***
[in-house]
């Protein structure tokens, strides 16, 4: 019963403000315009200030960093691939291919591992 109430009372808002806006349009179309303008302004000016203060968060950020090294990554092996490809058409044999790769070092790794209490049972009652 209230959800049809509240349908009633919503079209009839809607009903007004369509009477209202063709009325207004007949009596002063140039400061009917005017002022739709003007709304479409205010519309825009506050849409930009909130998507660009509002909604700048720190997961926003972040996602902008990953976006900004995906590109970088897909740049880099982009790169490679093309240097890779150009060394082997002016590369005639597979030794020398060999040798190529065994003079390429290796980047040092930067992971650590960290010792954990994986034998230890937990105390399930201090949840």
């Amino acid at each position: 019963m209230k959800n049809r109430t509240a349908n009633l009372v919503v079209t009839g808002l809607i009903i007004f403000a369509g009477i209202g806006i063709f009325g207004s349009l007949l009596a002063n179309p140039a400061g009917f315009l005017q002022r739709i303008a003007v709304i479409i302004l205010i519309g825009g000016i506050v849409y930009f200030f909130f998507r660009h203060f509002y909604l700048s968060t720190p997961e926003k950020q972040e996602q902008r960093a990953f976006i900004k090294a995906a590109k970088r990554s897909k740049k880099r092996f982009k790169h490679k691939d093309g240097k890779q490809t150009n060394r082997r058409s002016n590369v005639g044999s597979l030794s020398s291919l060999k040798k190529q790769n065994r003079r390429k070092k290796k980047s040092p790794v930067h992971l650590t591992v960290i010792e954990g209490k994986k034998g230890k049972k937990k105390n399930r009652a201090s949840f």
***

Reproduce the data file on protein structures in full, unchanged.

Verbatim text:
[in-house]
């Protein structure tokens, strides 16, 4: 019963403000315009200030960093691939291919591992 109430009372808002806006349009179309303008302004000016203060968060950020090294990554092996490809058409044999790769070092790794209490049972009652 209230959800049809509240349908009633919503079209009839809607009903007004369509009477209202063709009325207004007949009596002063140039400061009917005017002022739709003007709304479409205010519309825009506050849409930009909130998507660009509002909604700048720190997961926003972040996602902008990953976006900004995906590109970088897909740049880099982009790169490679093309240097890779150009060394082997002016590369005639597979030794020398060999040798190529065994003079390429290796980047040092930067992971650590960290010792954990994986034998230890937990105390399930201090949840």
């Amino acid at each position: 019963m209230k959800n049809r109430t509240a349908n009633l009372v919503v079209t009839g808002l809607i009903i007004f403000a369509g009477i209202g806006i063709f009325g207004s349009l007949l009596a002063n179309p140039a400061g009917f315009l005017q002022r739709i303008a003007v709304i479409i302004l205010i519309g825009g000016i506050v849409y930009f200030f909130f998507r660009h203060f509002y909604l700048s968060t720190p997961e926003k950020q972040e996602q902008r960093a990953f976006i900004k090294a995906a590109k970088r990554s897909k740049k880099r092996f982009k790169h490679k691939d093309g240097k890779q490809t150009n060394r082997r058409s002016n590369v005639g044999s597979l030794s020398s291919l060999k040798k190529q790769n065994r003079r390429k070092k290796k980047s040092p790794v930067h992971l650590t591992v960290i010792e954990g209490k994986k034998g230890k049972k937990k105390n399930r009652a201090s949840f």